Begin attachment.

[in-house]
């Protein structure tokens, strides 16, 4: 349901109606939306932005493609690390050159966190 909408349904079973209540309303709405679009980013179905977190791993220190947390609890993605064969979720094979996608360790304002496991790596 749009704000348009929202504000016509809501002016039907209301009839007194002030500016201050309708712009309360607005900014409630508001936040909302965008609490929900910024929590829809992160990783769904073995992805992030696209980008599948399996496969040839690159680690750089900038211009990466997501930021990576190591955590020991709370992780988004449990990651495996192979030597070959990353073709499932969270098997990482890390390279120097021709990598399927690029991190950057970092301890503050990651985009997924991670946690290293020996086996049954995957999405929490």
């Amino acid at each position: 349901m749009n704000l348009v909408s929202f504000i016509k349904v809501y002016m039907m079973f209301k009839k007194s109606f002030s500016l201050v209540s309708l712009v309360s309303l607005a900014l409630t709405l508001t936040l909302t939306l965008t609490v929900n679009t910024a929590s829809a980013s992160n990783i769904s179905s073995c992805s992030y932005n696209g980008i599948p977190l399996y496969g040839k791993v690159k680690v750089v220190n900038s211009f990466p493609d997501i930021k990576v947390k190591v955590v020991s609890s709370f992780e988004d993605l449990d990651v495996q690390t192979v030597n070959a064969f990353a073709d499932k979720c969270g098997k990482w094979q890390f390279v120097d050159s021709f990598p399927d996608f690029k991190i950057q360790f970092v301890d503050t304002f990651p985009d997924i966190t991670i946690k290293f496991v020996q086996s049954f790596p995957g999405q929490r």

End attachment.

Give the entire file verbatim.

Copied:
[in-house]
């Protein structure tokens, strides 16, 4: 349901109606939306932005493609690390050159966190 909408349904079973209540309303709405679009980013179905977190791993220190947390609890993605064969979720094979996608360790304002496991790596 749009704000348009929202504000016509809501002016039907209301009839007194002030500016201050309708712009309360607005900014409630508001936040909302965008609490929900910024929590829809992160990783769904073995992805992030696209980008599948399996496969040839690159680690750089900038211009990466997501930021990576190591955590020991709370992780988004449990990651495996192979030597070959990353073709499932969270098997990482890390390279120097021709990598399927690029991190950057970092301890503050990651985009997924991670946690290293020996086996049954995957999405929490």
């Amino acid at each position: 349901m749009n704000l348009v909408s929202f504000i016509k349904v809501y002016m039907m079973f209301k009839k007194s109606f002030s500016l201050v209540s309708l712009v309360s309303l607005a900014l409630t709405l508001t936040l909302t939306l965008t609490v929900n679009t910024a929590s829809a980013s992160n990783i769904s179905s073995c992805s992030y932005n696209g980008i599948p977190l399996y496969g040839k791993v690159k680690v750089v220190n900038s211009f990466p493609d997501i930021k990576v947390k190591v955590v020991s609890s709370f992780e988004d993605l449990d990651v495996q690390t192979v030597n070959a064969f990353a073709d499932k979720c969270g098997k990482w094979q890390f390279v120097d050159s021709f990598p399927d996608f690029k991190i950057q360790f970092v301890d503050t304002f990651p985009d997924i966190t991670i946690k290293f496991v020996q086996s049954f790596p995957g999405q929490r």